The launch of the latest i30 is a significant one, as it is the first of Hyundai's i models to be replaced.
The first-generation i30 was launched four years ago and proved to be in CEO and President of Hyundai UK Tony Whitehorn's words to be 'relatively successful' with over 15,000 sold in its peak year - 2010.
Now it is back and ready to the fight to the Astra, Focus and Golf with key improvements in quality, efficiency, comfort and design. Prices start at £14,495, which is less than the Vauxhall, Ford and Volkswagen, so we went to the UK launch to see what the new Hyundai hatch is like.
Another example of Hyundai's unique design language, 'fluidic sculpture', it almost looks like a scaled-down hatchback version of the i40.
Highlights from the front include the large headlights, which slash back far into the front wings and the distinctive LED light detailing for the foglamps. There are also two new interpretations of the Hyundai family front grille depending on the model.
From the side, the most obvious styling feature of the new i30 has to be the distinctive beltline which rises from the front wheel arch to the large rear light clusters, the sculpted wing mirrors and the distinctive undercut on the front and rear doors.
The interior design of the i30 impresses too, with its stylish, logically laid out dashboard. The dials are easy to read and there's plenty of piano black and metal trim on range-topping Style models to lift the rest of the front cabin.
With the multi-adjustable steering column, the driving position is comfortable. The seats themselves are nothing particularly special, but are supportive.
Length has increased by 20mm and width by 5mm, as such rear space in the i30 is more than a match for rivals; I'm over six foot and there was more than enough head and legroom for me to stretch out. A Focus and Golf-beating 378-litre boot is also a surprise.
Overall, the i30's cabin quality isn't quite up to rivals, but like the i40 before it, it's certainly not far off.
Despite most of the dashboard plastics being soft-touch, there are areas of harder, scratchier plastic. The graphics for the sat-nav, which is also shared with sister brand Kia, are hard to read and look a bit cheap. Finally, the multi-function steering wheel is overcomplicated.
We had the chance to drive three different versions of the i30, with both diesel and petrol power. First up was what is expected to be the top seller, the i30 Active 1.6 CRDi with six-speed manual transmission, priced at £17,995.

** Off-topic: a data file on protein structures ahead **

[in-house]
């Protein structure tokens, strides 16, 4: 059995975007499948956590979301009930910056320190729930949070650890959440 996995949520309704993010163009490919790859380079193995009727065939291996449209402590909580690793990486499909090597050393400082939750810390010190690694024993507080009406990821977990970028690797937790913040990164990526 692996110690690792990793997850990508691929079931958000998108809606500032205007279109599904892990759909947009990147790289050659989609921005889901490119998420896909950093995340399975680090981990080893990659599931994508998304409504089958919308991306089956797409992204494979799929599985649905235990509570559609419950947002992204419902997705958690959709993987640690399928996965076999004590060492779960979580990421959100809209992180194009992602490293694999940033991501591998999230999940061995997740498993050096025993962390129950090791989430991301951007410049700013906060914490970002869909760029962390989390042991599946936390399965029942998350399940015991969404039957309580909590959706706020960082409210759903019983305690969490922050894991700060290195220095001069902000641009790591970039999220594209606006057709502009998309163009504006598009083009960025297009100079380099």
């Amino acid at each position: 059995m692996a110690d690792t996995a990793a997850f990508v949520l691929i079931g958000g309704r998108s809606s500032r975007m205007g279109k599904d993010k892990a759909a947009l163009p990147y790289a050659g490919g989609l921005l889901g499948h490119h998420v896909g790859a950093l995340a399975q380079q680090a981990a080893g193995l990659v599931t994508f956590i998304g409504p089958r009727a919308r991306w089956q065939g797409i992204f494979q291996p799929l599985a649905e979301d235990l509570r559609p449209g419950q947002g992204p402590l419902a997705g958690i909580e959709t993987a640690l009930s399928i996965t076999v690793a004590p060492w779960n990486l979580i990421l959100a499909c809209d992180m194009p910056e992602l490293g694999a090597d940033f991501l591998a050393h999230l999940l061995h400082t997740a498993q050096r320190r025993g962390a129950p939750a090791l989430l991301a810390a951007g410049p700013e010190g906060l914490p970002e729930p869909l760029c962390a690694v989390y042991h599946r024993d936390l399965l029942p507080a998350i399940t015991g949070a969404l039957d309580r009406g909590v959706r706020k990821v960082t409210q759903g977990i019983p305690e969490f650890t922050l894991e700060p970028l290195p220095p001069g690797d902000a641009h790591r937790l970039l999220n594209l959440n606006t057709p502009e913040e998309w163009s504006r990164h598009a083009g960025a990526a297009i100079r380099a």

With 109bhp, this is the entry-level diesel engine, it boasts a strong 76.3mpg fuel figure and a CO2 output of 97g/km that means you'll no longer have to pay for road tax. Top speed is 117mph, with 60mph coming up in 11.5 seconds.
This engine is well matched to the six-speed manual transmission, the gearchanges are quick and precise and offers a fine blend of performance and economy.
After the diesel, we moved on to the only petrol version available at the UK launch, the 98bhp 1.4 petrol in Classic trim. Compared to the 109bhp diesel, this engine is nowhere near as satisfying to drive. Noisy and lacking in torque, you need to work it hard to perform. C02 emissions of 139 g/km and a combined consumption figure of 47.1mpg are less impressive too.
The high power (126bhp) diesel in range-topping Style Nav trim was next. It may have 20bhp more than the other i30 diesel, but we doubt you'd notice much difference between the two in reality. Plus it has higher CO2 emissions (100g/km).
The Hyundai is nowhere near as much fun to drive as rivals, but it is comfortable and the dynamics are sound. The ride is refined and body roll is well-contained. To score over the Ford, the steering could do with much more feel (despite three different modes) and the change quality of the six-speed manual transmissions should be improved.
Still, the i30 is a fine effort and should be given serious consideration against its rivals because it is such a high value package. All models have Bluetooth connectivity with voice recognition, LED daytime running lights, electric front windows and air-conditioning.
On top of these, there's the standard five year warranty and breakdown cover, with a servicing package for three years available for £299 across the range.
So we'd advise anyone in the market for a new small-family car should take a close look at the new Hyundai i30.